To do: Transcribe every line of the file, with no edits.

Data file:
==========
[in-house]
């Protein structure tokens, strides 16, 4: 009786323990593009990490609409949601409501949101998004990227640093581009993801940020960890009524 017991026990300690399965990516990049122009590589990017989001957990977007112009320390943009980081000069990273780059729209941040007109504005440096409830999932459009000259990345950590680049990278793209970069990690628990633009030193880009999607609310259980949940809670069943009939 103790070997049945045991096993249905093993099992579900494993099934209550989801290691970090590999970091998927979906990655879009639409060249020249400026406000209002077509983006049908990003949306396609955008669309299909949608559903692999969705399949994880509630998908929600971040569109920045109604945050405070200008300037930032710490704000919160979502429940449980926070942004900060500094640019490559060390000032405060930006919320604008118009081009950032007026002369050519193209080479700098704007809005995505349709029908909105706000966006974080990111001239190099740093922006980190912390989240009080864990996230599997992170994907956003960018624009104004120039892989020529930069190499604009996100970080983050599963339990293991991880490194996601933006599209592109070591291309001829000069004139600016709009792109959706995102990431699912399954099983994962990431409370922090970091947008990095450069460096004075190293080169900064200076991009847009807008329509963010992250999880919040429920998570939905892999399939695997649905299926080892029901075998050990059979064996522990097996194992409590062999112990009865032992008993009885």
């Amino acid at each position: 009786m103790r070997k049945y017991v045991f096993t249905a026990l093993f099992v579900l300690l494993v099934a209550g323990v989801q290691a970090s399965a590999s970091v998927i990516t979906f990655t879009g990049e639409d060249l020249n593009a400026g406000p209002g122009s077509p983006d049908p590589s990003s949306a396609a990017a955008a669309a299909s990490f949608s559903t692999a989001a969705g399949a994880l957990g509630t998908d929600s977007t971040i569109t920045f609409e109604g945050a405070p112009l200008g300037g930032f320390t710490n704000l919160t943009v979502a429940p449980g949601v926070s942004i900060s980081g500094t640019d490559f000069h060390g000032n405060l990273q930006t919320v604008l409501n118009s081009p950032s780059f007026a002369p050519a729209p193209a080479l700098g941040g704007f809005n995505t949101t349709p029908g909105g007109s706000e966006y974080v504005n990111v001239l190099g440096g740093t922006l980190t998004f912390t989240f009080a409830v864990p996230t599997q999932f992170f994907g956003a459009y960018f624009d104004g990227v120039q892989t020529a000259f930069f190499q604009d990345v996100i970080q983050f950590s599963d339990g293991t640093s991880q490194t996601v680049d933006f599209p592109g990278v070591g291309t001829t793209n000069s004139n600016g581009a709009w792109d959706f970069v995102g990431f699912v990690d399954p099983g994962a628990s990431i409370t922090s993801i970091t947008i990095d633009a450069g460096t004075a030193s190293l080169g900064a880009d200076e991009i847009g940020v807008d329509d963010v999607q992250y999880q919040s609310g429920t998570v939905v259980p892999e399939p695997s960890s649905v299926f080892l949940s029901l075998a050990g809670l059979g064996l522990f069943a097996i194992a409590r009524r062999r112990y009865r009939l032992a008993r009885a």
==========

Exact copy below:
[in-house]
């Protein structure tokens, strides 16, 4: 009786323990593009990490609409949601409501949101998004990227640093581009993801940020960890009524 017991026990300690399965990516990049122009590589990017989001957990977007112009320390943009980081000069990273780059729209941040007109504005440096409830999932459009000259990345950590680049990278793209970069990690628990633009030193880009999607609310259980949940809670069943009939 103790070997049945045991096993249905093993099992579900494993099934209550989801290691970090590999970091998927979906990655879009639409060249020249400026406000209002077509983006049908990003949306396609955008669309299909949608559903692999969705399949994880509630998908929600971040569109920045109604945050405070200008300037930032710490704000919160979502429940449980926070942004900060500094640019490559060390000032405060930006919320604008118009081009950032007026002369050519193209080479700098704007809005995505349709029908909105706000966006974080990111001239190099740093922006980190912390989240009080864990996230599997992170994907956003960018624009104004120039892989020529930069190499604009996100970080983050599963339990293991991880490194996601933006599209592109070591291309001829000069004139600016709009792109959706995102990431699912399954099983994962990431409370922090970091947008990095450069460096004075190293080169900064200076991009847009807008329509963010992250999880919040429920998570939905892999399939695997649905299926080892029901075998050990059979064996522990097996194992409590062999112990009865032992008993009885």
């Amino acid at each position: 009786m103790r070997k049945y017991v045991f096993t249905a026990l093993f099992v579900l300690l494993v099934a209550g323990v989801q290691a970090s399965a590999s970091v998927i990516t979906f990655t879009g990049e639409d060249l020249n593009a400026g406000p209002g122009s077509p983006d049908p590589s990003s949306a396609a990017a955008a669309a299909s990490f949608s559903t692999a989001a969705g399949a994880l957990g509630t998908d929600s977007t971040i569109t920045f609409e109604g945050a405070p112009l200008g300037g930032f320390t710490n704000l919160t943009v979502a429940p449980g949601v926070s942004i900060s980081g500094t640019d490559f000069h060390g000032n405060l990273q930006t919320v604008l409501n118009s081009p950032s780059f007026a002369p050519a729209p193209a080479l700098g941040g704007f809005n995505t949101t349709p029908g909105g007109s706000e966006y974080v504005n990111v001239l190099g440096g740093t922006l980190t998004f912390t989240f009080a409830v864990p996230t599997q999932f992170f994907g956003a459009y960018f624009d104004g990227v120039q892989t020529a000259f930069f190499q604009d990345v996100i970080q983050f950590s599963d339990g293991t640093s991880q490194t996601v680049d933006f599209p592109g990278v070591g291309t001829t793209n000069s004139n600016g581009a709009w792109d959706f970069v995102g990431f699912v990690d399954p099983g994962a628990s990431i409370t922090s993801i970091t947008i990095d633009a450069g460096t004075a030193s190293l080169g900064a880009d200076e991009i847009g940020v807008d329509d963010v999607q992250y999880q919040s609310g429920t998570v939905v259980p892999e399939p695997s960890s649905v299926f080892l949940s029901l075998a050990g809670l059979g064996l522990f069943a097996i194992a409590r009524r062999r112990y009865r009939l032992a008993r009885a």